Adam Z. Stieg
Dr. Adam Z. Stieg currently serves as the Scientific Director of the Nano and Pico Characterization Core Facility at CNSI as well Director of the Sci|Art NanoLab Institute. Dr. Stieg earned his B.S. with honors in Chemistry from Drew University and both his M.S. and Ph.D. in Inorganic and Physical Chemistry from UCLA. He is a member of the CNSI Executive and Education Committees. As a scientist and educator, Dr. Stieg continues to focus on the development of integrated approaches to study material systems at the interface of traditional boundaries. Through the implementation of original experimental techniques, with a specialized focus in multi-environment, high-performance scanning probe microscopes, his research seeks to bridge the gap between our current understanding of nanomaterials and their fundamental properties with how these systems tend toward complexity at increased scales of space and time. Numerous ongoing, collaborative efforts involve the study of molecular machines, nanoparticles for targeted drug delivery, inorganic carbon-based materials, directed stem cell differentiation and the pursuit of physically intelligent systems through neuromorphic computation. His research activities are augmented by active collaboration with artists and designers on various projects, installations, and public exhibitions that directly inform the scientific process and provide motivation to develop new educational content that conveys the need for creativity in innovation.
Participants of the Nanoscale Microscopy Summer Institute will be awarded 2 units of Pass/No Pass credit after the successful completion of the program.
As a participant, you are expected to complete all assigned coursework, take all examinations, attend class regularly, and submit all required work by the end of the program. No part of the coursework may be continued beyond the close of the program unless prearranged by the student and the instructor.
The program instructor is required to assign a final grade for each student enrolled in a course. This program is offered on a P/NP grading basis. The following grades are used to report the quality of student work for this program:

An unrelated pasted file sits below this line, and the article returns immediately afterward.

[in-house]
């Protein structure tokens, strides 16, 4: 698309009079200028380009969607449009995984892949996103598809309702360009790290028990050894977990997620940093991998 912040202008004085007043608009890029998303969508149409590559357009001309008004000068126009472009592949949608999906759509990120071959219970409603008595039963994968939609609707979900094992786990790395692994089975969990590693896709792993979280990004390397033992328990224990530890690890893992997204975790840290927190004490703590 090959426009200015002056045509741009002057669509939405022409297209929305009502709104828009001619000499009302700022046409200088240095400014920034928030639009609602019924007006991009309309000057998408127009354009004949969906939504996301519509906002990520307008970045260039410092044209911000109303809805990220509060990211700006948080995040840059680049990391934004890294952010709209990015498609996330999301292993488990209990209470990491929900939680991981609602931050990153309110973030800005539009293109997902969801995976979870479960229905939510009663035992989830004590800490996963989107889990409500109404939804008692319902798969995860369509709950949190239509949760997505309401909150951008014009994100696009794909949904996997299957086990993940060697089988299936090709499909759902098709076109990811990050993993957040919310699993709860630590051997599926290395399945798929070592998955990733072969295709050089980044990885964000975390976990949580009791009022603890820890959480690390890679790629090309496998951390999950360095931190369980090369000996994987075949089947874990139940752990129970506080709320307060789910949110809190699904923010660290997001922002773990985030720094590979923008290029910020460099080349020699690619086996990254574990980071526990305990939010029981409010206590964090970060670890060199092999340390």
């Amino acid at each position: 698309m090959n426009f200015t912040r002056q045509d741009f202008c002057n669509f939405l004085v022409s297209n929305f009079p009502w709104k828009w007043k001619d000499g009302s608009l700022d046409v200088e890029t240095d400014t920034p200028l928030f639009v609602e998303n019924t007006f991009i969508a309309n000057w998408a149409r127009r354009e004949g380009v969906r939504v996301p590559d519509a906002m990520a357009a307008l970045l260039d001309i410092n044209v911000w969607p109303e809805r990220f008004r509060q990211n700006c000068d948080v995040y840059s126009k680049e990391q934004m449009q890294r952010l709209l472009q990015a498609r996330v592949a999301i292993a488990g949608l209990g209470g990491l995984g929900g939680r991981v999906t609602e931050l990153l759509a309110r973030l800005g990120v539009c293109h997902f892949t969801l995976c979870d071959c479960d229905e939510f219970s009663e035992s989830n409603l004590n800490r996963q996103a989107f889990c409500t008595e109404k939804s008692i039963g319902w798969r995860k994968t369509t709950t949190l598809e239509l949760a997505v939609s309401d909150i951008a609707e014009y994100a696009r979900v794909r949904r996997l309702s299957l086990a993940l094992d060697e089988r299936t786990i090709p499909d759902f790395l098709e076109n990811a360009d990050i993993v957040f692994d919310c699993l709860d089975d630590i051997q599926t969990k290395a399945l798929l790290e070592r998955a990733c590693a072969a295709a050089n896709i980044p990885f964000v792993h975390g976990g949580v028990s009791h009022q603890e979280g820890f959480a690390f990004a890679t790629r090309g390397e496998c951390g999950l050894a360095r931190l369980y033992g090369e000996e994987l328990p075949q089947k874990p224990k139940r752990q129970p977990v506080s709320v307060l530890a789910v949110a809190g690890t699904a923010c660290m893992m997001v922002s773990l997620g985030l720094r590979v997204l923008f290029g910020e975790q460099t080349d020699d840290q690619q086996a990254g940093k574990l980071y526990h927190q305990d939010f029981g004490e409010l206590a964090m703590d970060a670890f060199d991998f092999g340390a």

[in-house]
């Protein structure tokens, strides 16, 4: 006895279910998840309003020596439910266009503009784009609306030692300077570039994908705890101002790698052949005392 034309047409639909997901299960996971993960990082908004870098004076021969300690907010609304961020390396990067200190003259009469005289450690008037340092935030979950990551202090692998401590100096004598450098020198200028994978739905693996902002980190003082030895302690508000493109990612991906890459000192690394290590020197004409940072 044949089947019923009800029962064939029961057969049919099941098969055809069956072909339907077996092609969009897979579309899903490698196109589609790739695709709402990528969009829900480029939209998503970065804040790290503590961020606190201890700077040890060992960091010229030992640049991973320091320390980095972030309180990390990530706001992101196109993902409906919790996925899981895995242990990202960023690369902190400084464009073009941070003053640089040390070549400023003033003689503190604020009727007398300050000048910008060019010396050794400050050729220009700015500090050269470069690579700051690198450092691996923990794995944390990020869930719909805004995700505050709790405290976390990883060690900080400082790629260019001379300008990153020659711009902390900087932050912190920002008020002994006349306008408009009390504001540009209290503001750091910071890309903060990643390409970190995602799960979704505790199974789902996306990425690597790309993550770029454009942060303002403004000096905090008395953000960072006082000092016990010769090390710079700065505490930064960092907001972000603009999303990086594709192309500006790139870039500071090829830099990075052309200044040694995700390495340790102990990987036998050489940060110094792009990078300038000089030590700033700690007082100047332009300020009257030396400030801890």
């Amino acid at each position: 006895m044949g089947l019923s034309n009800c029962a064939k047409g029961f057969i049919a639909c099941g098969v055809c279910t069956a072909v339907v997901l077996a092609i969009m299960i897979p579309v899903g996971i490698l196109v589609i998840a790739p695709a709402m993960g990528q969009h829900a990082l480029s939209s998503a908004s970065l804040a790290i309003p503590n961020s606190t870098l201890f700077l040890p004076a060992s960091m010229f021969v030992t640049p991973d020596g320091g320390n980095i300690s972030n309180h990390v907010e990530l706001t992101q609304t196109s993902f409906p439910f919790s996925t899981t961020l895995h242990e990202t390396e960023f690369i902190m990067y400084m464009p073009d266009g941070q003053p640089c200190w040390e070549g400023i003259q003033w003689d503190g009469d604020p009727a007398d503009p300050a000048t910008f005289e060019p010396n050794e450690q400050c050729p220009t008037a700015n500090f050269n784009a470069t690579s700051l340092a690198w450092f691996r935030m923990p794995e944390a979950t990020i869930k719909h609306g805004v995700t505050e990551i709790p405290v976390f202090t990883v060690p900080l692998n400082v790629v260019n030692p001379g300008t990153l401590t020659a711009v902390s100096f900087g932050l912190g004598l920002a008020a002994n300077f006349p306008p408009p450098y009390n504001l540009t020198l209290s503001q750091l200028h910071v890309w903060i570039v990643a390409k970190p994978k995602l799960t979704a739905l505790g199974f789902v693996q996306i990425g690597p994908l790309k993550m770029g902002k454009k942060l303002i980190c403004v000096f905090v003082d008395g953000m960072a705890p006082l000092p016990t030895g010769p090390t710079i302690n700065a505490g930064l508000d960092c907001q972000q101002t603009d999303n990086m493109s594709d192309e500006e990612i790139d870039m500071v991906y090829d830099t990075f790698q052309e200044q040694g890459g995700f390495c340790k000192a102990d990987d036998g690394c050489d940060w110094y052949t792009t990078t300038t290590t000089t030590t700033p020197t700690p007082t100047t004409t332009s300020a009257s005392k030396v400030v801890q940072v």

|P||Passed (achievement at grade C level or better)|
|NP||Not Passed (achievement at grade C- or lower)|
Courses in which students receive a P grade may count toward satisfaction of degree requirements but will be disregarded in determining a grade-point average.
Credits / Units
UCLA is on the quarter system. While some schools are also on the quarter system, most colleges and universities are on the semester system. As a general guide to transferring quarter units to a semester system school, one semester unit or credit is worth 1.5 quarter units (e.g., 4 quarter units = 2.5 semester units).
UCLA courses are generally accepted for transfer credit, but all decisions on transferability rest with the home institution. Students should get advance approval of their UCLA Summer Sessions course selections from the home institution prior to registration.
For more information on grades, see the UCLA General Catalog.
The transcript is a permanent record that reflects all undergraduate and graduate work completed at UCLA. It lists courses, units, grades, cumulative grade-point average, transfer credits, total units, and work in progress in chronological order.
Requests are not processed if students have outstanding financial, academic, or administrative obligations to the University.
NOTE: Current or newly admitted UCLA students will have their grades appear on their UCLA transcript immediately after grades are submitted by the course instructor. Current or newly admitted visiting UC students will have their grades appear on their home UC campus's transcript in October or November.
JUNE 28 - JULY 3, 2020